SPOKANE, Wash. — There were no tears from the District’s Tyrieshia Douglas late Saturday night, no somber emotions after her hopes of competing in the first Olympic women’s boxing tournament in London ended with resounding defeat.
Douglas, who a decade ago landed in juvenile detention for street fighting and then used boxing as a means of redemptive escape, perhaps not surprisingly threw punches until the very end — even beyond the end.
In a sports bar not far from the ring in which she had been eliminated from the U.S. Olympic trials in women’s boxing in the championship round, Douglas, 23, dissected her six bouts in the flyweight class here and the long year she had toiled leading up to it.
Her words registered like the flurry of jabs and hooks she had fired earlier that night at Houston’s Marlen Esparza, whom the judges ruled had prevailed in a 32-17 decision.
“I’m not sad,” Douglas, 23, said. “I’m not upset about my results. The fix was already in. I’m going pro. I’m not staying around for another four years for the politics and all the other stuff.”
Added Douglas: “They already had, when we came out here, who they wanted to win. I wish they would have let me know that, because then I would have turned pro.”
Like in figure skating and other judged sports, attacking the judges’ scores in boxing can be a sport itself, especially on the amateur side. In Olympic boxing, fights go four rounds only. Like Douglas, her coaches disputed the lopsided nature of the margin Saturday, but neither Calvin Ford nor Mack Allison backed the claim she made immediately after the bout that she should have been the victor over Esparza, a six-time national champion who has lost just once in the last decade.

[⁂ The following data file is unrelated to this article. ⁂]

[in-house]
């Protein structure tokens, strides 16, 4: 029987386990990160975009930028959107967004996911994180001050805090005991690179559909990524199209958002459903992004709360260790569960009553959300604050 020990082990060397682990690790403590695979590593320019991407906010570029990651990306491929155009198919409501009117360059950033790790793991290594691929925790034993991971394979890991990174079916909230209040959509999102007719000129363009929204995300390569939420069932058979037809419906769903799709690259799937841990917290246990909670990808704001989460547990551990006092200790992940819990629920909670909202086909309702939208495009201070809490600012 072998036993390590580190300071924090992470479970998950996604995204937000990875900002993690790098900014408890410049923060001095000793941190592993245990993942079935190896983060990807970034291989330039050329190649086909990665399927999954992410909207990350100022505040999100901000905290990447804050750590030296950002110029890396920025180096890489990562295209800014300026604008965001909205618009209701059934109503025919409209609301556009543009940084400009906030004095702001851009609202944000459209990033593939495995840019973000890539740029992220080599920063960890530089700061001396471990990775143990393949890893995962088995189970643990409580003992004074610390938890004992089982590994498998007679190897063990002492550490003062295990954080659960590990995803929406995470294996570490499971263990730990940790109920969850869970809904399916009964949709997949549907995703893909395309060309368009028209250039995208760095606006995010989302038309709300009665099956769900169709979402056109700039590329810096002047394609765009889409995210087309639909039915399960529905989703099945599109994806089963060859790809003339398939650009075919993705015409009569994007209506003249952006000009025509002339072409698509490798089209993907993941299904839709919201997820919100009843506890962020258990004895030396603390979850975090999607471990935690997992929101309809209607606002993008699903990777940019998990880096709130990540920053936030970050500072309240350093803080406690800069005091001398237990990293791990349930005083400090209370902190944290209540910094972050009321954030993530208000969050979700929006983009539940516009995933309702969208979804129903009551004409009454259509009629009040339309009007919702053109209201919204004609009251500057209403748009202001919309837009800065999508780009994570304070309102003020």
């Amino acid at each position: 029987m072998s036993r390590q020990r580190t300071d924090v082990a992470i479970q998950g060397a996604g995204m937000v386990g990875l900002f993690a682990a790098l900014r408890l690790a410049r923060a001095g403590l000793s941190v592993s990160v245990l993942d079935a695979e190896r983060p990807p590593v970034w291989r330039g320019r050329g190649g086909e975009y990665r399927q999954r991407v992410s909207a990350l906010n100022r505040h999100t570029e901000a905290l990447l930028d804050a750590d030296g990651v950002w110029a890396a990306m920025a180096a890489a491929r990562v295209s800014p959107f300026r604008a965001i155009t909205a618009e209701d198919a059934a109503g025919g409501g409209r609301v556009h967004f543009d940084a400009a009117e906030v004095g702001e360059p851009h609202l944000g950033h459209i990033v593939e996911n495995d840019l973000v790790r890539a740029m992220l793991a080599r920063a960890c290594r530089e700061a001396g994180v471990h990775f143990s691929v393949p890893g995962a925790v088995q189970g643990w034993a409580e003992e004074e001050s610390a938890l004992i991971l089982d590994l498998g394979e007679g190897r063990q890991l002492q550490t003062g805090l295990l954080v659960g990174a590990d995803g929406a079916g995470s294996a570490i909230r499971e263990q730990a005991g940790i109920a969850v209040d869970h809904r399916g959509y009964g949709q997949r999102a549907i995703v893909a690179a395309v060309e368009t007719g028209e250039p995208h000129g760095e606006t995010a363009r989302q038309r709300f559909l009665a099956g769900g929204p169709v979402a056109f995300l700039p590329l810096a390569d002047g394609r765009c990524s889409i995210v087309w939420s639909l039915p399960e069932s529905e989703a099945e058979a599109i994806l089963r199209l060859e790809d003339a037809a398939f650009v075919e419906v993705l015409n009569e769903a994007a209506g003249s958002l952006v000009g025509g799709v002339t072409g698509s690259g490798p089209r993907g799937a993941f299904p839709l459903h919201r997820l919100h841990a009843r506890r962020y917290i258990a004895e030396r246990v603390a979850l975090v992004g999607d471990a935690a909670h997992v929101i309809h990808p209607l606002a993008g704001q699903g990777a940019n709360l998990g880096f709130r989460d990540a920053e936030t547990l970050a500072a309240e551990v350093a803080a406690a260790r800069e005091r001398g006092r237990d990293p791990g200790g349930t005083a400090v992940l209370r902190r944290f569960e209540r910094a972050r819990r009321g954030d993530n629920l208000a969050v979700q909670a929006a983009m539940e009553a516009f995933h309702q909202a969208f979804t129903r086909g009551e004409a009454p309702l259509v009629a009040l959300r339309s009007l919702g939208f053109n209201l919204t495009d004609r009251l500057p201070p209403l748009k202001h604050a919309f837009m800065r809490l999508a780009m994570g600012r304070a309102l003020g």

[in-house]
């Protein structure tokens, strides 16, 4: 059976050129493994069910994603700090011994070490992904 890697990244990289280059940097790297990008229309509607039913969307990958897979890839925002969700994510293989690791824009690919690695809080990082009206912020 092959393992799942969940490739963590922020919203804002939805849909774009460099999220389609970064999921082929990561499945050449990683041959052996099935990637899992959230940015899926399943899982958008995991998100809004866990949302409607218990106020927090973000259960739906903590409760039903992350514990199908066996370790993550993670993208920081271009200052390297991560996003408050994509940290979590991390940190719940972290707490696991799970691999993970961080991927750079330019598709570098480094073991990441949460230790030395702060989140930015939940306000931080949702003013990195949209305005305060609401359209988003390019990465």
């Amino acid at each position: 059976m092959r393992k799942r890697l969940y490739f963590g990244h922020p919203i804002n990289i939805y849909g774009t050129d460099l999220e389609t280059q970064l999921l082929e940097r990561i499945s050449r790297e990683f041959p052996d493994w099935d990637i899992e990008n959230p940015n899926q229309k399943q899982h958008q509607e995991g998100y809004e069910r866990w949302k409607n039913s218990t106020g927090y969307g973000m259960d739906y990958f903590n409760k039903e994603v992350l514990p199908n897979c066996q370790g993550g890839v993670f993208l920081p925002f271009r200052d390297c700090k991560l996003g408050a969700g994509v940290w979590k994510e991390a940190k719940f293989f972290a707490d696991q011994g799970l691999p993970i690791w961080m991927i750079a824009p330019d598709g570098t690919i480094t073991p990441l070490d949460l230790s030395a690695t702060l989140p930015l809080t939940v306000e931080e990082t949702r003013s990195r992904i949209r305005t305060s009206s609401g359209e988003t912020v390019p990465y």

Douglas, who began boxing at the Headbangers’ Boxing Team gym in 2004, said she thought the winners had been predetermined. That opinion, she said, came from various things she heard from various officials and intuition based on the weeklong event’s progression. The three women who on Saturday claimed the Olympic team slots — Esparza, Queen Underwood and Claressa Shields — all went undefeated during the week. All fought from the winners’ bracket.
The scoring all week “was ridiculous,” Douglas said. “But when it’s all said and done, I don’t wish those ladies anything but the best. I hope they bring home the gold.”
Douglas made her frustration with the score plain after the fight, turning her head and wrinkling her nose at her coaches when the final tally was announced. Esparza, who led 6-5 after the first round; 14-10 after the second; and 26-14 after the third, said she sensed Douglas had run out of steam in the last two rounds.
Indeed, Esparza fought just three times to win the Olympic team slot while Douglas, who lost Tuesday, fought six times in six days. Had she defeated Esparza on Saturday , she would have had to beat her again Sunday to earn the Olympic position.
“It’s what every boxer is going to say when they lose,” Esparza said. “She definitely didn’t think she won. That is ridiculous. She didn’t even hit me in the last two rounds.”
The debate might never be settled in Douglas’s mind, but she figures she can lay down some more decisive victories once she begins fighting as a professional. Before ordering chicken and French fries off the bar menu Saturday night, she vowed to be back practicing by Monday and ready to fight professionally as soon as it could be arranged.
“By the time they turn pro,” Douglas said of her amateur rivals, “they will have to fight me to get the world title.”